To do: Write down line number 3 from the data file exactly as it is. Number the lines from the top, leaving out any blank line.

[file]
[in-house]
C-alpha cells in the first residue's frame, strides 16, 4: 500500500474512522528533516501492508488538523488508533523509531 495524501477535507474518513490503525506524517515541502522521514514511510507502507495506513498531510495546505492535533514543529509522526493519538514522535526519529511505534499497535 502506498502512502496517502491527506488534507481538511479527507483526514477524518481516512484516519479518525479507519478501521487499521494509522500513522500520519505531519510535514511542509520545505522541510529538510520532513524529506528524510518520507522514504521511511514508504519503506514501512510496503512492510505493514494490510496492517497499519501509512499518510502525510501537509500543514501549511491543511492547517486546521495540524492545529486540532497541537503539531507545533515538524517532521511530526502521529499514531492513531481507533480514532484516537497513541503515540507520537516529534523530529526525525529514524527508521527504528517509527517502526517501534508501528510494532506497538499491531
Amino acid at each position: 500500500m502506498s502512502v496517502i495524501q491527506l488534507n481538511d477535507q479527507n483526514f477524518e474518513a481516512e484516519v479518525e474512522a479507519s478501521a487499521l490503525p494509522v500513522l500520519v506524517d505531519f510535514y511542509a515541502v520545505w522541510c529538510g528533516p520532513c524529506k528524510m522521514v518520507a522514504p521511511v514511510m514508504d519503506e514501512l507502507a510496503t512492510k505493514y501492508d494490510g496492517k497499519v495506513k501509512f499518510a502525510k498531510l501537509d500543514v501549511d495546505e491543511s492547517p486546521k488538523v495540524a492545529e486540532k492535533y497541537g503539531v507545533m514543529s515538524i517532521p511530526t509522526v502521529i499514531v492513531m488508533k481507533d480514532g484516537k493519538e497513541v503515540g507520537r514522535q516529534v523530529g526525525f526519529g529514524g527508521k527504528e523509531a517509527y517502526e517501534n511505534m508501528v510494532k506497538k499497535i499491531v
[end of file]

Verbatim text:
Amino acid at each position: 500500500m502506498s502512502v496517502i495524501q491527506l488534507n481538511d477535507q479527507n483526514f477524518e474518513a481516512e484516519v479518525e474512522a479507519s478501521a487499521l490503525p494509522v500513522l500520519v506524517d505531519f510535514y511542509a515541502v520545505w522541510c529538510g528533516p520532513c524529506k528524510m522521514v518520507a522514504p521511511v514511510m514508504d519503506e514501512l507502507a510496503t512492510k505493514y501492508d494490510g496492517k497499519v495506513k501509512f499518510a502525510k498531510l501537509d500543514v501549511d495546505e491543511s492547517p486546521k488538523v495540524a492545529e486540532k492535533y497541537g503539531v507545533m514543529s515538524i517532521p511530526t509522526v502521529i499514531v492513531m488508533k481507533d480514532g484516537k493519538e497513541v503515540g507520537r514522535q516529534v523530529g526525525f526519529g529514524g527508521k527504528e523509531a517509527y517502526e517501534n511505534m508501528v510494532k506497538k499497535i499491531v